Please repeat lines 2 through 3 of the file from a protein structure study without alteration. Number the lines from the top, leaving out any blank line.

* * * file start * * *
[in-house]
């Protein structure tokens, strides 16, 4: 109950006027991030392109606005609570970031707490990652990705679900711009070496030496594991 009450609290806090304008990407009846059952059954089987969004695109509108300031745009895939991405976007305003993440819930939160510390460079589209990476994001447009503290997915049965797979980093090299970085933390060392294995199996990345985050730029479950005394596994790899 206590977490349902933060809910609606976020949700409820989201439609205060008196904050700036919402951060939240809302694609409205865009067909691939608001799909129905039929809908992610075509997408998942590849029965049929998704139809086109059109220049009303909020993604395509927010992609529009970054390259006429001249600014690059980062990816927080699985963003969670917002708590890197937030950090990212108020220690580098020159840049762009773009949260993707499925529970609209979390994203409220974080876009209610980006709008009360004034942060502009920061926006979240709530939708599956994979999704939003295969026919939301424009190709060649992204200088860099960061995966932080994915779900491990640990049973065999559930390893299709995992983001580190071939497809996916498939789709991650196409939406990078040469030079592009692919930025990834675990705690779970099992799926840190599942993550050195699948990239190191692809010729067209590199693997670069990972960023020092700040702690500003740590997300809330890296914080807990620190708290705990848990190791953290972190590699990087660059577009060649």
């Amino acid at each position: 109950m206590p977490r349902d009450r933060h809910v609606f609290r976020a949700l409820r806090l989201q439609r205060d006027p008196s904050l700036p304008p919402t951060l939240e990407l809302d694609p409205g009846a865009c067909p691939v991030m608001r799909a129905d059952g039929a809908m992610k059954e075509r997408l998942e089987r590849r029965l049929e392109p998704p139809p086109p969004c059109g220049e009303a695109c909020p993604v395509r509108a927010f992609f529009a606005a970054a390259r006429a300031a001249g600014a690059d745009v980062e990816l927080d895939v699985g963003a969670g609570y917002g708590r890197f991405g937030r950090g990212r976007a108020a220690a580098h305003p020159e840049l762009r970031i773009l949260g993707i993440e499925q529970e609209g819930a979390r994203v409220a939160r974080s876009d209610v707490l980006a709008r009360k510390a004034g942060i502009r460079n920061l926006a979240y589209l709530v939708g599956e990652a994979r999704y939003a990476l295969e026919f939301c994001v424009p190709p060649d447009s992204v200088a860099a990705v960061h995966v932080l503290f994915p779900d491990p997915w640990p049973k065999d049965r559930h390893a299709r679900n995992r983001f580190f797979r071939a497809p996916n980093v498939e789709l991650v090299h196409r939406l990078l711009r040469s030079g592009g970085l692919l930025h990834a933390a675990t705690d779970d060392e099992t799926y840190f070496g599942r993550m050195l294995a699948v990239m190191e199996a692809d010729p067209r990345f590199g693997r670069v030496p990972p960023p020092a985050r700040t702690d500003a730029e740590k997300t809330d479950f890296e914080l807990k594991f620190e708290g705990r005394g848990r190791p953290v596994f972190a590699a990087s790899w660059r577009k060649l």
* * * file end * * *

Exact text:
């Protein structure tokens, strides 16, 4: 109950006027991030392109606005609570970031707490990652990705679900711009070496030496594991 009450609290806090304008990407009846059952059954089987969004695109509108300031745009895939991405976007305003993440819930939160510390460079589209990476994001447009503290997915049965797979980093090299970085933390060392294995199996990345985050730029479950005394596994790899 206590977490349902933060809910609606976020949700409820989201439609205060008196904050700036919402951060939240809302694609409205865009067909691939608001799909129905039929809908992610075509997408998942590849029965049929998704139809086109059109220049009303909020993604395509927010992609529009970054390259006429001249600014690059980062990816927080699985963003969670917002708590890197937030950090990212108020220690580098020159840049762009773009949260993707499925529970609209979390994203409220974080876009209610980006709008009360004034942060502009920061926006979240709530939708599956994979999704939003295969026919939301424009190709060649992204200088860099960061995966932080994915779900491990640990049973065999559930390893299709995992983001580190071939497809996916498939789709991650196409939406990078040469030079592009692919930025990834675990705690779970099992799926840190599942993550050195699948990239190191692809010729067209590199693997670069990972960023020092700040702690500003740590997300809330890296914080807990620190708290705990848990190791953290972190590699990087660059577009060649």
């Amino acid at each position: 109950m206590p977490r349902d009450r933060h809910v609606f609290r976020a949700l409820r806090l989201q439609r205060d006027p008196s904050l700036p304008p919402t951060l939240e990407l809302d694609p409205g009846a865009c067909p691939v991030m608001r799909a129905d059952g039929a809908m992610k059954e075509r997408l998942e089987r590849r029965l049929e392109p998704p139809p086109p969004c059109g220049e009303a695109c909020p993604v395509r509108a927010f992609f529009a606005a970054a390259r006429a300031a001249g600014a690059d745009v980062e990816l927080d895939v699985g963003a969670g609570y917002g708590r890197f991405g937030r950090g990212r976007a108020a220690a580098h305003p020159e840049l762009r970031i773009l949260g993707i993440e499925q529970e609209g819930a979390r994203v409220a939160r974080s876009d209610v707490l980006a709008r009360k510390a004034g942060i502009r460079n920061l926006a979240y589209l709530v939708g599956e990652a994979r999704y939003a990476l295969e026919f939301c994001v424009p190709p060649d447009s992204v200088a860099a990705v960061h995966v932080l503290f994915p779900d491990p997915w640990p049973k065999d049965r559930h390893a299709r679900n995992r983001f580190f797979r071939a497809p996916n980093v498939e789709l991650v090299h196409r939406l990078l711009r040469s030079g592009g970085l692919l930025h990834a933390a675990t705690d779970d060392e099992t799926y840190f070496g599942r993550m050195l294995a699948v990239m190191e199996a692809d010729p067209r990345f590199g693997r670069v030496p990972p960023p020092a985050r700040t702690d500003a730029e740590k997300t809330d479950f890296e914080l807990k594991f620190e708290g705990r005394g848990r190791p953290v596994f972190a590699a990087s790899w660059r577009k060649l």